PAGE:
The financial conditions of the families are limiting thousands of brilliant children from getting advanced education. Many children face language barriers; the curriculum taught to them isn’t in their mother tongue. This can be a problem particularly in the multi-lingual developing countries like Nepal where children from hundreds of ethnic and linguistic backgrounds have to learn additional languages the curriculum is based on –  primarily English or Nepali. About “35% of schools do not use the medium of instruction most students understand” (NIRT, 2017). 

The problem of difficult landscapes and lack of transportation facilities are also relevant in this issue. Due to difficult physical topography, students of remote parts of hilly and mountainous regions of Nepal, have to walk miles to reach their schools. As for higher studies, students from every corner of the country have no other choice than to leave their hometown and live in a completely different environment while bearing expensive costs.

Wars, natural disasters, famines, and various other socio-political impediments are also huge barriers to education. This is demonstrated by several African countries which have low literacy rates and poor quality of education because of these issues. Without addressing these issues beforehand, the level of education cannot be improved in these developing countries. 

Discrimination and Inequity

It’s a catastrophe to realize that people are still deprived of basic education facilities just because of their gender, race, disability, ethnicity, and other identities and backgrounds. There are still places where giving basic education to girls is either considered taboo or too expensive to undertake. The girls from minority groups are the most likely to abandon their educational journey because the majority of them are either compelled to handle household works or are forced to early marriage. 

Photo by cottonbro on Pexels.com

In Nepal, minority groups like Dalit and Madhesi groups are unable to attend schools due to extreme poverty. In some parts, people struggle to eat healthy satisfactory meals twice a day. Here, families either don’t bother getting children in schools or are forced to involve children in work for mere survival.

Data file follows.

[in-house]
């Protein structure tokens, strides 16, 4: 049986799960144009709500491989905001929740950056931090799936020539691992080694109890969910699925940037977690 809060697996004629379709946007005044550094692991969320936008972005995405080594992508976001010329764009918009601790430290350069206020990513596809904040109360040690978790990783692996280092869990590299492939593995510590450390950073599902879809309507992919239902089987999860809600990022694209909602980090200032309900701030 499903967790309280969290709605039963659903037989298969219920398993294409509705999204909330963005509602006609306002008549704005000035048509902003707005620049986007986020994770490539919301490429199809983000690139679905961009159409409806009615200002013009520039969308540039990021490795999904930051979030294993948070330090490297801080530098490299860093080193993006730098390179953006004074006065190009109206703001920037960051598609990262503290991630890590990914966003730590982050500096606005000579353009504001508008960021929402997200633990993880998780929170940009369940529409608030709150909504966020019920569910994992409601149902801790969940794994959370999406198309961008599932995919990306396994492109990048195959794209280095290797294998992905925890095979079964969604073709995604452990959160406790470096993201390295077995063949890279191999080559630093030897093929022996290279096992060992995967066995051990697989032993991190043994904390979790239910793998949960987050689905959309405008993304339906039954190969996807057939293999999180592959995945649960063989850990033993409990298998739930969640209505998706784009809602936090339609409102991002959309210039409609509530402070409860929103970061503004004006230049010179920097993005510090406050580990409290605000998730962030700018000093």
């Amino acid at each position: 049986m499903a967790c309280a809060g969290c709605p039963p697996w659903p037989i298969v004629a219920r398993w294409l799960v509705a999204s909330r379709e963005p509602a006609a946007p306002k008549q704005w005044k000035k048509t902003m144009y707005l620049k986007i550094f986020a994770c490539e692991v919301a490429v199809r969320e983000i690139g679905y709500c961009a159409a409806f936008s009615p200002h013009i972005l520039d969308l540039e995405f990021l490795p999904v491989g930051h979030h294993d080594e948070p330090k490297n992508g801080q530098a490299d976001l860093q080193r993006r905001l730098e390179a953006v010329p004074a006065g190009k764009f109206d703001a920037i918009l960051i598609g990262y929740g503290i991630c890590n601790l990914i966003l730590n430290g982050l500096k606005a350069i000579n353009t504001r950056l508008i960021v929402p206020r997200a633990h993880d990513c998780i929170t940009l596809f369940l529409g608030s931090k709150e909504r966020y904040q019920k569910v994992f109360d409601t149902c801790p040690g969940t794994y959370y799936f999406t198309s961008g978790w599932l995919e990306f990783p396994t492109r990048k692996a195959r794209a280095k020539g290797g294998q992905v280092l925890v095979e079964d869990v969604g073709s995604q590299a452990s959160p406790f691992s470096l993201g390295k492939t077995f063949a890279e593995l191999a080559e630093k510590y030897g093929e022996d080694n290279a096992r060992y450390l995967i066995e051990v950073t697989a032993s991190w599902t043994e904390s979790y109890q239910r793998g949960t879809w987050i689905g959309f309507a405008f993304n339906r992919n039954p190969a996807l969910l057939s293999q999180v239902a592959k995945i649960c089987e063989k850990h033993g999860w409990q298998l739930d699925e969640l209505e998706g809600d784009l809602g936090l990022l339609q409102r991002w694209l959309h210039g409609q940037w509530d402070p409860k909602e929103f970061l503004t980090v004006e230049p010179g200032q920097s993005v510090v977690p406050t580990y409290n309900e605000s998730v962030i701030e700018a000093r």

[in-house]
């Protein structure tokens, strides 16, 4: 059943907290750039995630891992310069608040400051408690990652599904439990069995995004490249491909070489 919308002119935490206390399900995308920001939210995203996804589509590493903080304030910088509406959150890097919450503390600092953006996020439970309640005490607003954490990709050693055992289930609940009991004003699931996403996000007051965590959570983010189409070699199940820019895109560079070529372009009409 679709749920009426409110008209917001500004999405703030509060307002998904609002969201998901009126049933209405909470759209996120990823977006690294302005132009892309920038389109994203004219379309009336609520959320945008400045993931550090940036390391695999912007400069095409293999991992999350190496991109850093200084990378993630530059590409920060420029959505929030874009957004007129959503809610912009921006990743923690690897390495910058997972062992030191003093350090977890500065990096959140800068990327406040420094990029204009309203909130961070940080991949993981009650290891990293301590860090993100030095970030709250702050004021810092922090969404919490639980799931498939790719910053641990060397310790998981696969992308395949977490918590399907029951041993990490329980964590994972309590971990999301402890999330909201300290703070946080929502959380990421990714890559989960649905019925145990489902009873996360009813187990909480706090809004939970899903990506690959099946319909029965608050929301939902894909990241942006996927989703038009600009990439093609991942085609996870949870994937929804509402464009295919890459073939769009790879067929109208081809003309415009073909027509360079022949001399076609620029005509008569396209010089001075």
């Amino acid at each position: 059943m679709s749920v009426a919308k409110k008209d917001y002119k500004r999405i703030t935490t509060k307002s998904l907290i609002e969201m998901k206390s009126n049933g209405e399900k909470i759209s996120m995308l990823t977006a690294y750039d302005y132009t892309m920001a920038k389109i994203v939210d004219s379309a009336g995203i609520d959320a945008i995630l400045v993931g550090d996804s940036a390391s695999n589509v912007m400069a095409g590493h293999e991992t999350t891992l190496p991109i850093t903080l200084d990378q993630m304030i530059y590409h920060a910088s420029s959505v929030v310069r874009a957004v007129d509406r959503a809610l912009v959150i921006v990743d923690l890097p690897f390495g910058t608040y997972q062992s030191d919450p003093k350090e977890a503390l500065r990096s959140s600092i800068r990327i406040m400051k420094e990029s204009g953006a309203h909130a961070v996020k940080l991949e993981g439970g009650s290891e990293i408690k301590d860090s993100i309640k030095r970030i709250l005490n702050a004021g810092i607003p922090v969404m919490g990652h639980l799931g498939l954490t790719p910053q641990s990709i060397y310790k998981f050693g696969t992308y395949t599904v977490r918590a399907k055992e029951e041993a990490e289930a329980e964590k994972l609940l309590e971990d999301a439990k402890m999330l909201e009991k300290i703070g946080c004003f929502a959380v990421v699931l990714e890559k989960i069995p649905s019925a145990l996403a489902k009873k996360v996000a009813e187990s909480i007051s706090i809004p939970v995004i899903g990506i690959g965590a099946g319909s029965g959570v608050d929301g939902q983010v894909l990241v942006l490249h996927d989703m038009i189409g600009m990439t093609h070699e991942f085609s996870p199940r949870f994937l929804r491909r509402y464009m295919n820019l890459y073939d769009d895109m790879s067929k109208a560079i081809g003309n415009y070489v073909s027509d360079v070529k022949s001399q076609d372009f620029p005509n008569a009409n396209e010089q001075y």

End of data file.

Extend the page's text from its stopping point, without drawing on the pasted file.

Children with disabilities are probably the most unfortunate members in terms of the opportunities to get an appropriate education. Not only do they have to face discrimination and personal disabilities, but they are also often excluded from education, especially in developing countries, where either proper systems of education for them have not been developed or people do not bother to provide them the opportunity to become productive members of society through their creative expressions. 

Without the involvement of every member-groups of our society in the education sector, we cannot utilize our greatest assets and potentials for the ultimate betterment of mankind.

Conclusion

Multi-dimensional problems are present in the education sector in developing countries ranging from the complete absence of schools to complex socio-economic factors that limit the bright minds of tomorrow. Recognizing these issues is the first step towards creating helpful solutions.  If we believe education is a basic human right, these issues lingering in most developing countries need to be addressed by the global community. By providing opportunities to these disadvantaged groups of people, we might discover many unexplored potentials, hidden geniuses, and effective problem-solvers of the future.

Bibliography

NIRT. (2017). Nepal Education Sector Analysis. National Institute of Research and Training (NIRT) and American Institute of Research (AIR).

Verner, D. (2005). What factors influence world literacy? Is Africa different? World Bank Policy Research.

About the Author

Amrit is an avid intellectual and an astute analyst. He believes that individual changes are indispensable for global changes. He is passionate about creation and learning. His main interests are computer science, mathematics, philosophy, literature, psychology, business and sociology. He aspires to explore the world, experience everything life has to offer, and positively impact the world.

Published by livesforliteracy

A non-profit organization dedicated to eliminated illiteracy, and raising awareness of the beauty of education. Primarily based in Montreal, Quebec, Canada. Lives for Literacy members come from all regions of the world! We are leaders who have a strong dedication and commitment to changing the world!

One thought on “Why are education sectors in developing countries like Nepal lagging?

Leave a Reply

Fill in your details below or click an icon to log in:

WordPress.com Logo

You are commenting using your WordPress.com account. Log Out /  Change )

Google photo

You are commenting using your Google account. Log Out /  Change )

Twitter picture

You are commenting using your Twitter account. Log Out /  Change )

Facebook photo

You are commenting using your Facebook account. Log Out /  Change )

Connecting to %s